Every blogger knows how important visuals are to getting more engagement on social media. You can be the best writer in the world, crafting the most interesting information in your articles, but if you’re not pairing it with visually attractive images, you’re unlikely to pull in an audience.

With Canva, you can put together blog images for social media in minutes. Here are just a few examples of how I’ve used Canva to create sharable, clickworthy images on social media and seen big results with traffic, views, and shares.

Here’s a stack of Instagram images I created for the popular monthly recap reading check in that other readers and bloggers do on “bookstagram”

Go ahead, click through it! And notice how, when paired with the right hashtags, I saw pretty decent engagement for a blog of my size.

I’ve also used Canva to create Instagram posts for my author clients. Here’s a quote and picture post that I made for Willie Dalton, a writer I’ve consulted with for social media.

Notice how clean and cohesive the quote post looks. It was so easy to just slide a new quote into the template and swap out the original image for this one.

Canva is also great for creating social media graphics that encourage a sense of urgency. With Luke Chmilenko, one of my author clients, I developed a series of Instagram posts to promote a special promotion for his Patreon. Take a look at how these four posts all look visually cohesive, as if they are part of the same series. That’s because Canva made replicating the original design and swapping out the text so simple to do:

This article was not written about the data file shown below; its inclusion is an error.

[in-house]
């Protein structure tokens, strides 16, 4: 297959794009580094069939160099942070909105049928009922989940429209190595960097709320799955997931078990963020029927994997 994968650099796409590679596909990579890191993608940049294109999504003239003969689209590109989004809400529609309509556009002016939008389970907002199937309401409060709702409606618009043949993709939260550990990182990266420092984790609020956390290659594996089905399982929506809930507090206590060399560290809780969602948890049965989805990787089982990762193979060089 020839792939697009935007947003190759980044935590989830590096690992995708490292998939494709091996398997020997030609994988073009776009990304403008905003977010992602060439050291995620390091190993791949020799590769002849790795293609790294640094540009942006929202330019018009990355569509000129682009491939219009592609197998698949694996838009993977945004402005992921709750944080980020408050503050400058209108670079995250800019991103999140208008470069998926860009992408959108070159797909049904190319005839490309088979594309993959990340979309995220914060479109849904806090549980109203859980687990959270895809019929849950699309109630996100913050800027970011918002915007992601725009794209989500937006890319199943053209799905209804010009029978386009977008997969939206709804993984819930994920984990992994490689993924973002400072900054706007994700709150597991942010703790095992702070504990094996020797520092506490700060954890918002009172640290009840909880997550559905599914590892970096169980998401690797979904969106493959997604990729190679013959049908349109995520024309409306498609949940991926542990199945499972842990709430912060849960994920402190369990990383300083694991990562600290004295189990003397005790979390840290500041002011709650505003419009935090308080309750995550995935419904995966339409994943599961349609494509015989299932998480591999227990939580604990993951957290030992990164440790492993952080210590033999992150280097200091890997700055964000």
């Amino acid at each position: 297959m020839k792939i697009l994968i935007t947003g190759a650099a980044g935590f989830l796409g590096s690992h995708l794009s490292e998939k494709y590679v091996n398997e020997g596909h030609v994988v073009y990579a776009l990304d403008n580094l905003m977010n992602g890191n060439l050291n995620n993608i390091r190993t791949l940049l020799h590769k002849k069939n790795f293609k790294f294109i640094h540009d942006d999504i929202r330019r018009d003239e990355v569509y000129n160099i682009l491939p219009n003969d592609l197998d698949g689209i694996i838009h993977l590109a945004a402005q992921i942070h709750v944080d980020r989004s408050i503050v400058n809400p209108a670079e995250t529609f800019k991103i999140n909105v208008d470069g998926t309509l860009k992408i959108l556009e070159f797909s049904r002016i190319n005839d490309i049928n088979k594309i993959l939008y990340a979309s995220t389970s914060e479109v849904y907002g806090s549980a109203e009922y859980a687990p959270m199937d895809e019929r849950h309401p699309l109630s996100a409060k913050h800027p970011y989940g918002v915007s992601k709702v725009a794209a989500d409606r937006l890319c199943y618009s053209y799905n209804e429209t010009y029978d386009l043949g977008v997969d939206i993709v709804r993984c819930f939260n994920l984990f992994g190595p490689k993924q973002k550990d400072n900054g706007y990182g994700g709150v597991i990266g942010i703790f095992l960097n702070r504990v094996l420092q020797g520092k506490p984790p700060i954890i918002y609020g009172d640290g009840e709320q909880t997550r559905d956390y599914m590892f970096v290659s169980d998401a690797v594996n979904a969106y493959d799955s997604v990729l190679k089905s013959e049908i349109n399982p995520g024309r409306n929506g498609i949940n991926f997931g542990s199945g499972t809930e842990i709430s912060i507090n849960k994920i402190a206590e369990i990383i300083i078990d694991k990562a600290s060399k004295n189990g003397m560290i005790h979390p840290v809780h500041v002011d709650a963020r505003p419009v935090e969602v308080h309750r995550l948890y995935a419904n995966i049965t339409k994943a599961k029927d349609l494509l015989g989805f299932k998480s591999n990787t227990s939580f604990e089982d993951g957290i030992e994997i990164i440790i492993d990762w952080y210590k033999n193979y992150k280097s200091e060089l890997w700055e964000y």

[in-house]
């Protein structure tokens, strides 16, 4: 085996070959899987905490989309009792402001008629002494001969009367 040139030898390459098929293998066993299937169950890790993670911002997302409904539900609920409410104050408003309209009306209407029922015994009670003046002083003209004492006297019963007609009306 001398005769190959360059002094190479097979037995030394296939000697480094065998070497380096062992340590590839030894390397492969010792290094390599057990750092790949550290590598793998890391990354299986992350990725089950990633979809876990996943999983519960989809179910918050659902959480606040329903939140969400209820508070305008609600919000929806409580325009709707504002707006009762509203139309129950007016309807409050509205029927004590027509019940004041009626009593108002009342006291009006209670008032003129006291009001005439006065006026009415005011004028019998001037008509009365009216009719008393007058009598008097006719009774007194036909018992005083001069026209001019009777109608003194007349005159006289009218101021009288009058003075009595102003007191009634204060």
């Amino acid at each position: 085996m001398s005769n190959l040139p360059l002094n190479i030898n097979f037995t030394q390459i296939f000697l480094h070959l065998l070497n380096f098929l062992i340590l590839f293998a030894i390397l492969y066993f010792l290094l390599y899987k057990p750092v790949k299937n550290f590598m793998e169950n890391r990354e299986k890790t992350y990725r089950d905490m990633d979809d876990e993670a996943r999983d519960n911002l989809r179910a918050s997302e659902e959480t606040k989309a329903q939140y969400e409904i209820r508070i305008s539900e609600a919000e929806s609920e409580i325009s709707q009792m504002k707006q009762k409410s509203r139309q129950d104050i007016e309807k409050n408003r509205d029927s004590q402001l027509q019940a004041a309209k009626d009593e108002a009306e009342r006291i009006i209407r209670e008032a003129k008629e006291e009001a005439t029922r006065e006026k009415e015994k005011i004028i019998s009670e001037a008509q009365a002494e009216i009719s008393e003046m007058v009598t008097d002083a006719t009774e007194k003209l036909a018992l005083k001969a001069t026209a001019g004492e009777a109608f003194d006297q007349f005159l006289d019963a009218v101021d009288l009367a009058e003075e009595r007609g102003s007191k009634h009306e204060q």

As a result of these flashy, visually attractive and engaging Instagram images I made through Canva, Luke saw a big surge in signups, exactly what we hoped for.

If you’re a blogger, no doubt you have similar social media needs. Creating social media images for your blog is intuitive and stress-free with Canva.

3 – Promotional Advertisements for Facebook

Are you feeling held back because you’re not sure how you’d design an advertisement for your blog to run on Facebook?

Fortunately, Canva has a template for social media advertisement posts, including Facebook App ads, Facebook ads, and Instagram ads, plus all the regular full slate of social media posts that can become your advertisement.

Let’s look at a series of ads I created for Luke to promote new merchandise in his store:

Facebook Ad 1

Here’s the second one:

Facebook Ad 2

And here’s the third:

Facebook Ad 3